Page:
When the Montreal Road was Eastview’s main street
There is a tiny piece of France hidden away in Ottawa, in a part of town that was once on the outskirts of a town once known as Eastview. La Grotte de Notre-Dame-de-Lourdes is a holy enclave nestled among mature trees next to the church whose matron revealed healing waters to the faithful and the hopeless. The Eastview grotto originated in Cyrville and was moved closer to town about a hundred years ago. An actual spring was tucked into the rocks up until not that long ago. People still drop by to light candles and attend Mass outdoors in the Summer. A noble and glorious stone church built in 1877 burned down in 1973 and was replaced by a modern descendent, next to the once-rural cemetery where Sir Wilfrid Laurier is entombed. There is heritage to be found here.
Eastview was an amalgamation of little villages east of the Rideau River in Gloucester Township along the King’s Road. Charles Cummings founded a settlement on an island just south of the fine old bridge that bears his name. An early map of Janeville, commonly referred to as Cummings’ Bridge, indicated a toll booth and some of the earliest streets. Montgomery was Victoria, the quirky Palace St. took a doglegged bend, and McArthur Road quickly trailed off into that family’s farm. Later additions like Bradley and Olmstead streets were named for other early families.
Janeville was bisected by an industrial rail corridor that was active until the 1960s when it made way for the Vanier Parkway that abruptly ends at New Edinburgh where NIMBY outcries were heeded.
The original town character can still be seen on along the Montreal Road where homemade houses hug the sidewalks and front porches are centres of neighbourly conversation. Streets named Carillon, Durocher or otherwise named for the communion of saints reflect what was a majority francophone population who settled here from eastern Ontario and the Québec side to work for such new employers as Laurier’s Ottawa Improvement Commission.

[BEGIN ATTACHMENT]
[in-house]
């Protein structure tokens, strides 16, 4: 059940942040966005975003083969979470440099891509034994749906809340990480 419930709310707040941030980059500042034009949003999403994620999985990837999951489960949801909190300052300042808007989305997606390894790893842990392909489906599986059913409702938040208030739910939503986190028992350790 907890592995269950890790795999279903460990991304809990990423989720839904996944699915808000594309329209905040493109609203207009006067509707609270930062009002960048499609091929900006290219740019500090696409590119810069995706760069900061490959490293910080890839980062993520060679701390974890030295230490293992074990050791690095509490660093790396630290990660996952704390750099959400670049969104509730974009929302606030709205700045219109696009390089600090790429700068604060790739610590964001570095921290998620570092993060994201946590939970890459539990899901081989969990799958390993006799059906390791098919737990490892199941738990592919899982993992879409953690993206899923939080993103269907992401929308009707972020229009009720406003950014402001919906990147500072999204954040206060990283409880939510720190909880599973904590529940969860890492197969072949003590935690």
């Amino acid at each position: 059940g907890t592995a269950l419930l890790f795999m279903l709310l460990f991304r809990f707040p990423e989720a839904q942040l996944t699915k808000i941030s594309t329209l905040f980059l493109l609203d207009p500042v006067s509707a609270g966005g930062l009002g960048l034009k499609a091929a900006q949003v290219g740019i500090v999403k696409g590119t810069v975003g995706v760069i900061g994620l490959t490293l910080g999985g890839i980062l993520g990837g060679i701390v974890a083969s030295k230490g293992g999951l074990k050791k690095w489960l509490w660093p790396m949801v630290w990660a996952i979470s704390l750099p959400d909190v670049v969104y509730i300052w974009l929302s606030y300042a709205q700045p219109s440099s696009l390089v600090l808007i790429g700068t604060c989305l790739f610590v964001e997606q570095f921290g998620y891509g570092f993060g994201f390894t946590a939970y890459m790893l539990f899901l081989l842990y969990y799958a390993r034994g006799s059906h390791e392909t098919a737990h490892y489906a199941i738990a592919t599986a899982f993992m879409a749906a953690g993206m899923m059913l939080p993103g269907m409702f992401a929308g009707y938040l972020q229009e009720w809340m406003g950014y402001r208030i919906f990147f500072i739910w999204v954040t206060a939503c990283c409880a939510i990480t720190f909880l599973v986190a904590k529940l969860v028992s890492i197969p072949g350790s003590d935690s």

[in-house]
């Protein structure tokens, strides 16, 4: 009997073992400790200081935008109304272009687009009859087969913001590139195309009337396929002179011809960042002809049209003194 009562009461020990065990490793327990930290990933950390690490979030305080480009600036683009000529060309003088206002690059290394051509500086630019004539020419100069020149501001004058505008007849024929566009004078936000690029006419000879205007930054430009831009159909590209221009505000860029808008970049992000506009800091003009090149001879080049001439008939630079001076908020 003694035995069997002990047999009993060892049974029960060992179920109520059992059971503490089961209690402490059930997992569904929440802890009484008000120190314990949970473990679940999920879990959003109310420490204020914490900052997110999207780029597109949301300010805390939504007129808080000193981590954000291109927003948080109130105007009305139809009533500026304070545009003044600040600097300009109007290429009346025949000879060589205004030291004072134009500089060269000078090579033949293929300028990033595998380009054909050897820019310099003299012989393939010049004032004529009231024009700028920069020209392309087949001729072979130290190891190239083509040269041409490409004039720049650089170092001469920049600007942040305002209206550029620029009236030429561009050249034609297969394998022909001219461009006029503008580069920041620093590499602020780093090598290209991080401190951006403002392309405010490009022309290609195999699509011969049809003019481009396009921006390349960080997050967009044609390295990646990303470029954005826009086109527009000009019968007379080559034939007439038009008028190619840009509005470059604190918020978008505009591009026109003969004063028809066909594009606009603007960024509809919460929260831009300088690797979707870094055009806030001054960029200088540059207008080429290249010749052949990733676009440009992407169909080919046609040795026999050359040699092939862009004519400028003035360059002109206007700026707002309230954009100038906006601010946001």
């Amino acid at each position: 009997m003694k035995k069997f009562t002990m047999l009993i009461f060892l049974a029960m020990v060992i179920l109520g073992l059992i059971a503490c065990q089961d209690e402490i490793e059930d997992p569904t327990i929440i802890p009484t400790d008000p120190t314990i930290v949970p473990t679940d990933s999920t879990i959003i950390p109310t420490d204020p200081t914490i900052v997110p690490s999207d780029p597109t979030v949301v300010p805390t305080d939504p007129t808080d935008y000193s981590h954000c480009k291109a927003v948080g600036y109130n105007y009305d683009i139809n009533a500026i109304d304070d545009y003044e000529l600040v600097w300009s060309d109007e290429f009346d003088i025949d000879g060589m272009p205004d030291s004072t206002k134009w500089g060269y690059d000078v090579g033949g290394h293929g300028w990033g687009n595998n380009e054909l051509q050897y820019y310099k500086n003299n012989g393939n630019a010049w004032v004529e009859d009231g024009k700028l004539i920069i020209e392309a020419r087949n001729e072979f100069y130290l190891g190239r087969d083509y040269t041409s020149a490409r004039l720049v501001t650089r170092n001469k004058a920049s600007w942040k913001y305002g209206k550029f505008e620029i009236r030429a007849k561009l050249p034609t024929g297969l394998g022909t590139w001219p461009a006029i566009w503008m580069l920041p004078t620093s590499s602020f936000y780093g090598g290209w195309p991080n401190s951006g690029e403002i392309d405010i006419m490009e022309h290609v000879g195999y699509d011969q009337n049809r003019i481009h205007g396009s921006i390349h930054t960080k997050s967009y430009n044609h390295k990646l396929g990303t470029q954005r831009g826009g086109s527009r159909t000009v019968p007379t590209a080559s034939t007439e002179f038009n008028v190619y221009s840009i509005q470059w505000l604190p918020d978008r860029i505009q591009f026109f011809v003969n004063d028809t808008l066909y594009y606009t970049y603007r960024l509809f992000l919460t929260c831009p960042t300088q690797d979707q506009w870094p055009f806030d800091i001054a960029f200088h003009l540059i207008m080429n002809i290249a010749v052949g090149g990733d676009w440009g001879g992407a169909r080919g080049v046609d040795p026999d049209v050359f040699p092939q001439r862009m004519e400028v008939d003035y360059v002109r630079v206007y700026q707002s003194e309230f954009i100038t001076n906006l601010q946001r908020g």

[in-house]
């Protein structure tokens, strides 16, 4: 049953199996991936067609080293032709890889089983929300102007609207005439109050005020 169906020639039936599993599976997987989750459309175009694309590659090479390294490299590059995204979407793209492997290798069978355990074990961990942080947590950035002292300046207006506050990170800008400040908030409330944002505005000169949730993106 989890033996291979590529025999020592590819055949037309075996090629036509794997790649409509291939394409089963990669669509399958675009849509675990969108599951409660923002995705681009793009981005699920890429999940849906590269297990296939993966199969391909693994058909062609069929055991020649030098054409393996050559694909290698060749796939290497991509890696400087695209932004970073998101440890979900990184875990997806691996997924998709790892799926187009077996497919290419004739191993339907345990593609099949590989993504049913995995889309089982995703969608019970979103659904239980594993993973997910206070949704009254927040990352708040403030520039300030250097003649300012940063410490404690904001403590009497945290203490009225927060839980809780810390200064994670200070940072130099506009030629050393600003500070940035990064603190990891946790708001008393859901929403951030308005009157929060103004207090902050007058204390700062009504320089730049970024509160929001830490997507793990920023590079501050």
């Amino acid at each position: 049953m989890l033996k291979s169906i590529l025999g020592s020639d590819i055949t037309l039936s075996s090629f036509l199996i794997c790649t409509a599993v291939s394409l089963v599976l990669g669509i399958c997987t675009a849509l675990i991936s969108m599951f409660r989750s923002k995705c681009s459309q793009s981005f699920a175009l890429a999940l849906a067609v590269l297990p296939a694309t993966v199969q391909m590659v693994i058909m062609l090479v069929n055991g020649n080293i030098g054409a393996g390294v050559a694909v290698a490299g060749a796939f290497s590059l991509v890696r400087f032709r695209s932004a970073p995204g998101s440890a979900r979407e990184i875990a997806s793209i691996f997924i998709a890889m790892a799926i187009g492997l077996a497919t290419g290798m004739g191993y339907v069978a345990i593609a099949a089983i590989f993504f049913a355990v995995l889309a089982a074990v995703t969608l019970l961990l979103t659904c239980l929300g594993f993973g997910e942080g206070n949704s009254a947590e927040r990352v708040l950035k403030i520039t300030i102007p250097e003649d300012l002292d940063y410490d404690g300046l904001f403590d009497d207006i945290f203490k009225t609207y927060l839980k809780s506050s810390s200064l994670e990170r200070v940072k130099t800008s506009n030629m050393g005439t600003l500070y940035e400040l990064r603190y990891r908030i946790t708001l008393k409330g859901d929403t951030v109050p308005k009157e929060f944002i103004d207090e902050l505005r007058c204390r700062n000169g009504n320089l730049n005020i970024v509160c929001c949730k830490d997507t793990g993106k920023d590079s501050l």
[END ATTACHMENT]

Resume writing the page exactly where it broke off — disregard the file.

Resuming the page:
Like other minority language enclaves in Ottawa, Eastview was blue collar labour educated by Catholic schools. Ottawa, Ontario, and Canada generally were divided economically by language and denomination. One just had to locate the old Catholic churches in the city to identify the segregation. Eastview, Hintonburg, and Lowertown (also home to the oldest synagogue in town) versus the Uptown St. Andrew’s, Christ Church, and First Baptist of remnant British Upper Canada; St. Patrick’s on Lyon being the exception. I long recall unkind comments uttered down noses at those lower neighbourhoods by those who lived upwardly. They were not exactly fair characterisations.
The Montreal Road was an authentic main street of a real community whose identity was still that of a town. Locals could find anything from fresh produce to jewellery stores, men’s and ladies fashions, and variety stores like R. A. Beamish and Woolworth’s. My Syrian family had a much-loved dry goods store, Laham’s, at the corner of Park Street. There were steak houses for date nights and family restaurants for Friday nights with the kids. Kids and schools and churches were everywhere. The Golden Rail at the Lafontaine Hotel was probably the best country and western bar in the Ottawa Valley. The Butler Motel’s lounge featured Dick Maloney and his heartfelt tribute to Frank Sinatra, and the Hotel Eastview was famous for its dining room. There was a police station in the middle of it all where my dad Oscar worked for 31 years, retiring as the deputy chief of the 45-man Vanier police force. There was one murder during his career; a Montréal mafia hit in a motel room.